To minimize the risk(s) associated with pursuing new opportunities (i.e. industrial hemp production), we need to better understand the economic and environmental impacts and / or benefits to scaling production from backyard to whole farm operations. While this experiment will not capture the full range of economic costs associated with industrial hemp production because of the relatively small size of the test plots (in particular, harvest and drying costs), our effort will go a long way towards quantifying likely expenses for a variety of production protocols. We may be able to estimate harvest and drying costs through our collaboration with Four Suns Farm (depending on their planned approach to their remaining acreage) or anecdotally through estimates for similar crops. Approaches to mechanical harvesting and drying are varied and oftentimes involve retrofitting existing farm machinery. While these stages of the production cycle represent a significant bottleneck to scaling industrial hemp production, estimating their costs extends beyond the intent of this effort.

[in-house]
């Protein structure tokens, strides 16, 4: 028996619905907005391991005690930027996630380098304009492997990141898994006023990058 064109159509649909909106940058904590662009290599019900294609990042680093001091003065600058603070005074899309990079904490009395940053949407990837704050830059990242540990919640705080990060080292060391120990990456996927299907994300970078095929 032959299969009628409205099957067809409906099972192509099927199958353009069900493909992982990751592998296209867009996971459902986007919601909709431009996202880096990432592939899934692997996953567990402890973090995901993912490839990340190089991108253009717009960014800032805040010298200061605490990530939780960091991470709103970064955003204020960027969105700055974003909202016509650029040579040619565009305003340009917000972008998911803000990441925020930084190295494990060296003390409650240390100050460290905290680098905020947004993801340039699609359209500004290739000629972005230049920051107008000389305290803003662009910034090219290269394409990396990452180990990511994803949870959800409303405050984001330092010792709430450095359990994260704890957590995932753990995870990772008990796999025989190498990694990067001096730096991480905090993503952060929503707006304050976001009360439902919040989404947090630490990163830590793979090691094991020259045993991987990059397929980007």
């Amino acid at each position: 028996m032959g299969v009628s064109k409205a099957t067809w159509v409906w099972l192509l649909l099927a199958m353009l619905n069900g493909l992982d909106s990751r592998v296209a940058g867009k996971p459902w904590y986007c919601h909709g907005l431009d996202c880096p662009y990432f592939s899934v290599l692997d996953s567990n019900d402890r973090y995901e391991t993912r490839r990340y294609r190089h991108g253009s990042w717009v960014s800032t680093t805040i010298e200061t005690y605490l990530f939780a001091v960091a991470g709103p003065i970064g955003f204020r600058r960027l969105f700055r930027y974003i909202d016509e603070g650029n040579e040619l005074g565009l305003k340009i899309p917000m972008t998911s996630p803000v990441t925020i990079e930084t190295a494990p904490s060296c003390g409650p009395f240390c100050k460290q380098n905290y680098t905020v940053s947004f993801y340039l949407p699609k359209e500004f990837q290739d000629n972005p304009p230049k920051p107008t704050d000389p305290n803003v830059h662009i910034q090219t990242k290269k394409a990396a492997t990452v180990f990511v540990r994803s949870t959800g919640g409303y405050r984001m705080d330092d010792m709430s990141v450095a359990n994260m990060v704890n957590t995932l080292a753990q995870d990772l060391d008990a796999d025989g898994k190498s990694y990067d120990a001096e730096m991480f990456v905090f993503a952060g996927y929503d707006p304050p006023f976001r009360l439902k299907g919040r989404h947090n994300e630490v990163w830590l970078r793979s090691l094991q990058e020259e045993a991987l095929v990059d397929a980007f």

A preliminary analysis of a 2019 planting of hemp using the same experimental treatments we had proposed, but started before out start date, showed that black plastic treatments, the standard agronomic approach for CBD hemp, has roughly twice the biomass of the various legume undersowing approaches we aimed to pilot. Consequently, our null hypothesis remains that standard practice is going to lead to the highest CBD hemp yields. We will need a full growing season to verify this result, but for now preliminary data supports standard practices.
Processing of 2020 field data is still underway. Our processing is behind due to COVID restrictions that have limited the number of students we can have in the laboratory to process samples. However, early results suggest legume undersowing has equal yield to black plastic ground cover. Soil carbon estimates are still pending.
A full economic analysis is underway based on our preliminary data. Considering the importance of yield, we expect a full analysis to support our results.